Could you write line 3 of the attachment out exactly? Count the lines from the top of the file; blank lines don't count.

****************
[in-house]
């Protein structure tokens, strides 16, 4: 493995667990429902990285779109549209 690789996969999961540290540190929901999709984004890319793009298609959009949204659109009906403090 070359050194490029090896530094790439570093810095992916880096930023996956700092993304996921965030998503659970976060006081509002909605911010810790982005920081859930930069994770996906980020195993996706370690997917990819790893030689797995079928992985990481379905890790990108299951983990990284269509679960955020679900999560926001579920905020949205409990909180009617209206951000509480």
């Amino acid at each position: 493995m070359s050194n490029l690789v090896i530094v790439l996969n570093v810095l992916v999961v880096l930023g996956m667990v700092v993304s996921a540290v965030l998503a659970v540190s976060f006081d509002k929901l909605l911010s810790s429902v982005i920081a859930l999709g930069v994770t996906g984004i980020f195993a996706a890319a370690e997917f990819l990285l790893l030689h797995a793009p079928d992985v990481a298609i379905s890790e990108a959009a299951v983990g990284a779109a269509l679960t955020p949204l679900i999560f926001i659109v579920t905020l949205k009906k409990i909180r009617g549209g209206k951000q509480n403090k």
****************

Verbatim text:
């Amino acid at each position: 493995m070359s050194n490029l690789v090896i530094v790439l996969n570093v810095l992916v999961v880096l930023g996956m667990v700092v993304s996921a540290v965030l998503a659970v540190s976060f006081d509002k929901l909605l911010s810790s429902v982005i920081a859930l999709g930069v994770t996906g984004i980020f195993a996706a890319a370690e997917f990819l990285l790893l030689h797995a793009p079928d992985v990481a298609i379905s890790e990108a959009a299951v983990g990284a779109a269509l679960t955020p949204l679900i999560f926001i659109v579920t905020l949205k009906k409990i909180r009617g549209g209206k951000q509480n403090k």